Dear Lawrence m,
Here are my answers:
How does pruning work?
VTP pruning enhances network bandwidth use by reducing unnecessary flooded traffic, such as broadcast, multicast, and unicast packets. VTP pruning increases available bandwidth by restricting flooded traffic to those trunk links that the traffic must use to access the appropriate network devices. By default, VTP pruning is disabled.
For VTP pruning to be effective, all devices in the management domain must either support VTP pruning or, on devices that do not support VTP pruning, you must manually configure the VLANs allowed on trunks.
How is pruning controlled? What is the default pruning behavior?
Enabling VTP pruning on a VTP server enables pruning for the entire management domain. VTP pruning takes effect several seconds after you enable it. By default, VLANs 2 through 1000 are eligible for pruning. VTP pruning does not prune traffic from pruning-ineligible VLANs. VLAN 1 is always ineligible for pruning; traffic from VLAN 1 cannot be pruned.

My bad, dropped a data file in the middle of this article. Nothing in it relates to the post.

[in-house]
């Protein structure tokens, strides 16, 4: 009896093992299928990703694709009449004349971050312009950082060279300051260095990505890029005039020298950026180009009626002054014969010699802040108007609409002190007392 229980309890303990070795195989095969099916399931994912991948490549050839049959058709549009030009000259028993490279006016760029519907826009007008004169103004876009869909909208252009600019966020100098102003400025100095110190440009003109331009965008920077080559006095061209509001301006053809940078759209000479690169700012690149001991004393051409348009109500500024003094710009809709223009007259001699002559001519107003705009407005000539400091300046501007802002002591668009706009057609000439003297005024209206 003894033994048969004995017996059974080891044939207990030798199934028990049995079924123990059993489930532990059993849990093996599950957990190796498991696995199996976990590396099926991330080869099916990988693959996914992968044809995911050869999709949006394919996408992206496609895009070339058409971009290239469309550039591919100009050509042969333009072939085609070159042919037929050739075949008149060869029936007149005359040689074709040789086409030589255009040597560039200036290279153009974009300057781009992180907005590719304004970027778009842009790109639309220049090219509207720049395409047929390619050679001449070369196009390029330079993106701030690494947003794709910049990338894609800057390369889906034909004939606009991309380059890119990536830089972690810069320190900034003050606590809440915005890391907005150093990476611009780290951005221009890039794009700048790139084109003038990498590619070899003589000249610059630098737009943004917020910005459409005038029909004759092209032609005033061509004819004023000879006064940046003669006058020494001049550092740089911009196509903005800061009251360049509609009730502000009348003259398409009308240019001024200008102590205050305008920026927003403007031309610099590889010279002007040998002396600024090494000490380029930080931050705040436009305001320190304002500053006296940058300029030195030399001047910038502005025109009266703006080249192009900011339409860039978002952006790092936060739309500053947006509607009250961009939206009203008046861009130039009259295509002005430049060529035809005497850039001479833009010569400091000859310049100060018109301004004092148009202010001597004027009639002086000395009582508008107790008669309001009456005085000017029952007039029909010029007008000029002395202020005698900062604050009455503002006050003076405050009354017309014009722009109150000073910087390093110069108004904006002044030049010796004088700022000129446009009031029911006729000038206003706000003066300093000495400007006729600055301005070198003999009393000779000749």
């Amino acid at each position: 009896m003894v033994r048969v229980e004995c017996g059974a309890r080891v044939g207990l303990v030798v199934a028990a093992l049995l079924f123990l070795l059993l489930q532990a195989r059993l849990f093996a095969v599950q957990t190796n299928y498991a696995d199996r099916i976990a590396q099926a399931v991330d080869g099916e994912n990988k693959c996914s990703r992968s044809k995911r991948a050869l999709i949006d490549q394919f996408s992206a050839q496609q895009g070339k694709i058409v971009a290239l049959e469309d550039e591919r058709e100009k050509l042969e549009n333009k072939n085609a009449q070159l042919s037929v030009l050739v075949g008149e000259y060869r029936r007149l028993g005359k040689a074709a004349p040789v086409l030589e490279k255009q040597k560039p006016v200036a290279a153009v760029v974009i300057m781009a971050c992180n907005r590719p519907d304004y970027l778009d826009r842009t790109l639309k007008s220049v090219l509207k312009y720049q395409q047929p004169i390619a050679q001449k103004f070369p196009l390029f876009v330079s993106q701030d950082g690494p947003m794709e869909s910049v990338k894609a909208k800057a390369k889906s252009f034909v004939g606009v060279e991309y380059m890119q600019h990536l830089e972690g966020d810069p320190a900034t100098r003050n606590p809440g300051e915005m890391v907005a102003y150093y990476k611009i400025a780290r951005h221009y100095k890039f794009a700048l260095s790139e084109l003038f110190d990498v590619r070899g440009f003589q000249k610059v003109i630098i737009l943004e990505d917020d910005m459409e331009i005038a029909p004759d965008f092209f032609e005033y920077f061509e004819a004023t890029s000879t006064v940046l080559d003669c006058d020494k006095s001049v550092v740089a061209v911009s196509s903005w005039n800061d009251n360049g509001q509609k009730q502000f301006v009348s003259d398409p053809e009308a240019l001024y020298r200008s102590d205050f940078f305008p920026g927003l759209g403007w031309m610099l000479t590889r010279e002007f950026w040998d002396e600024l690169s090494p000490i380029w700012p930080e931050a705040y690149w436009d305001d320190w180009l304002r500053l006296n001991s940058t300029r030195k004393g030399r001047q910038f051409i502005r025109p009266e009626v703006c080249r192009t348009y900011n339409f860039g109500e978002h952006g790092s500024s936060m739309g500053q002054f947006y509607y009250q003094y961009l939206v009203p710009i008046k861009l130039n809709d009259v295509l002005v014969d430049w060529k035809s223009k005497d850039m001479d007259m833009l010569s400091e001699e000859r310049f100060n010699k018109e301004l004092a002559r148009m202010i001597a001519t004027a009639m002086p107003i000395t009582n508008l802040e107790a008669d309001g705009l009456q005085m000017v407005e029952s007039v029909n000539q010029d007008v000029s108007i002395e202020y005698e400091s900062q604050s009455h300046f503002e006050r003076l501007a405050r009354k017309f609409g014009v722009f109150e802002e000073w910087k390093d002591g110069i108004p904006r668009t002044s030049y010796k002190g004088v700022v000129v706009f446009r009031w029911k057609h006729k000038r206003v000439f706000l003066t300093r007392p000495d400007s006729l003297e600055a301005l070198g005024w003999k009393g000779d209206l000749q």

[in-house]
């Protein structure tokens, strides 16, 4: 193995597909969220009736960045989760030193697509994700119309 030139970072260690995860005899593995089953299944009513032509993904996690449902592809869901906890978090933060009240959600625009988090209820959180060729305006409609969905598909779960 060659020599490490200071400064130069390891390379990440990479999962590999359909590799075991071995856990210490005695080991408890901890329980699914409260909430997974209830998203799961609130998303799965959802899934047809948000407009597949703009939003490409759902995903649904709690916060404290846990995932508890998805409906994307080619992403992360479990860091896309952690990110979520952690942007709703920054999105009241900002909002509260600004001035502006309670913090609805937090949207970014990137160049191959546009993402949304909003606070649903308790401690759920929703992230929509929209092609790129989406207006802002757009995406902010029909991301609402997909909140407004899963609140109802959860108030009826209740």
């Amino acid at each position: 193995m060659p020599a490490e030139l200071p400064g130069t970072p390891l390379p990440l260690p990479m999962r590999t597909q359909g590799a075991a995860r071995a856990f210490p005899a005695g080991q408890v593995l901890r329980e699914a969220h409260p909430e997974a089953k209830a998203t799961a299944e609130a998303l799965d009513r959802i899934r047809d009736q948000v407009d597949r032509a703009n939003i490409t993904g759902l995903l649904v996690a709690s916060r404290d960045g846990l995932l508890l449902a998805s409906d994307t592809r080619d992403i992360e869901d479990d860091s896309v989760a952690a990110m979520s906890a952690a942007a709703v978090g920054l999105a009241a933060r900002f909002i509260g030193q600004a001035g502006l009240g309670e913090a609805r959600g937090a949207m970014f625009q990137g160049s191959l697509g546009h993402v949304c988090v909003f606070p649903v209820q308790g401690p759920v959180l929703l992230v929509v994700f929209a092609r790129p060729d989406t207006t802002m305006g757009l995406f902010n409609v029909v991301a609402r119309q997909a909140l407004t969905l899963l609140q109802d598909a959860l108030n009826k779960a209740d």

When the last switchport in a vlan is removed from said vlan, how and when is VTP triggered to prune said vlan?
Normally VTP does everything triggered and pruning will be done on the switch right away and then it triggers a vtp update. If you want to know the exact timer, then we will have to dig into Wireshark and do the experimental.
Now in case the cable is unplugged from the port, then it may take up to 30 sec to prune and that’s because of the Spanning-tree instance that will be created.
I hope I could answer your questions.